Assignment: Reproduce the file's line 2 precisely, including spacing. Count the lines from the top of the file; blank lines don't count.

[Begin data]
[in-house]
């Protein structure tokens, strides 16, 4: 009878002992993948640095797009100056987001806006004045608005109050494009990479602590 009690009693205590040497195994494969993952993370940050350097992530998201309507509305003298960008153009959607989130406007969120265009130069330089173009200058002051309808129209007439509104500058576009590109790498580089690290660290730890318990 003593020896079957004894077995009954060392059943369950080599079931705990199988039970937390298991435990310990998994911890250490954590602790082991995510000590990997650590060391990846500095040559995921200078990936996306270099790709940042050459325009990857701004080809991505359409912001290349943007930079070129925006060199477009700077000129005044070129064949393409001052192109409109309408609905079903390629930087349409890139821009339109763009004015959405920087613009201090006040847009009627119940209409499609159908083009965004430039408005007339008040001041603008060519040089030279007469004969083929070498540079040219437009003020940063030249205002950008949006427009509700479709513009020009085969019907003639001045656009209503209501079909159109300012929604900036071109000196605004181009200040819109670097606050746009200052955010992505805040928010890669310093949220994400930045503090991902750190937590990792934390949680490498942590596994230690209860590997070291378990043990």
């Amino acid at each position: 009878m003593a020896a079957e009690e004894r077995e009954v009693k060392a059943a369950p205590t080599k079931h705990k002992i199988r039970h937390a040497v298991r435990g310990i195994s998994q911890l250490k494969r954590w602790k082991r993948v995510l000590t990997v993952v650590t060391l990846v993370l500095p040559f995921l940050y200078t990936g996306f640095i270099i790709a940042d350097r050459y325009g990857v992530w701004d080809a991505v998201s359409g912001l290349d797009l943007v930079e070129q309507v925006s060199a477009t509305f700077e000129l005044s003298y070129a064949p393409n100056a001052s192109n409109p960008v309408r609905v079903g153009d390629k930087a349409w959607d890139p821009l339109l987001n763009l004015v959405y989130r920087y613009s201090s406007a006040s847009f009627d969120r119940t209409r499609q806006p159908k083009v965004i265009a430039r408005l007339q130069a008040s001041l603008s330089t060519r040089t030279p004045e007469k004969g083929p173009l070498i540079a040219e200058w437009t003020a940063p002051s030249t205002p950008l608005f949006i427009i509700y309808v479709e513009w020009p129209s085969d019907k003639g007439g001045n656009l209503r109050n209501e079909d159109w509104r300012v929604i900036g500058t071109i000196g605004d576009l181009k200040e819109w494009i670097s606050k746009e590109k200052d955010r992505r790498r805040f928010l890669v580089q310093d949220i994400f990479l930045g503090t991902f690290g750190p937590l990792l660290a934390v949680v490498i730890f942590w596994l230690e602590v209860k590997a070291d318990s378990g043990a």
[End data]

């Protein structure tokens, strides 16, 4: 009878002992993948640095797009100056987001806006004045608005109050494009990479602590 009690009693205590040497195994494969993952993370940050350097992530998201309507509305003298960008153009959607989130406007969120265009130069330089173009200058002051309808129209007439509104500058576009590109790498580089690290660290730890318990 003593020896079957004894077995009954060392059943369950080599079931705990199988039970937390298991435990310990998994911890250490954590602790082991995510000590990997650590060391990846500095040559995921200078990936996306270099790709940042050459325009990857701004080809991505359409912001290349943007930079070129925006060199477009700077000129005044070129064949393409001052192109409109309408609905079903390629930087349409890139821009339109763009004015959405920087613009201090006040847009009627119940209409499609159908083009965004430039408005007339008040001041603008060519040089030279007469004969083929070498540079040219437009003020940063030249205002950008949006427009509700479709513009020009085969019907003639001045656009209503209501079909159109300012929604900036071109000196605004181009200040819109670097606050746009200052955010992505805040928010890669310093949220994400930045503090991902750190937590990792934390949680490498942590596994230690209860590997070291378990043990």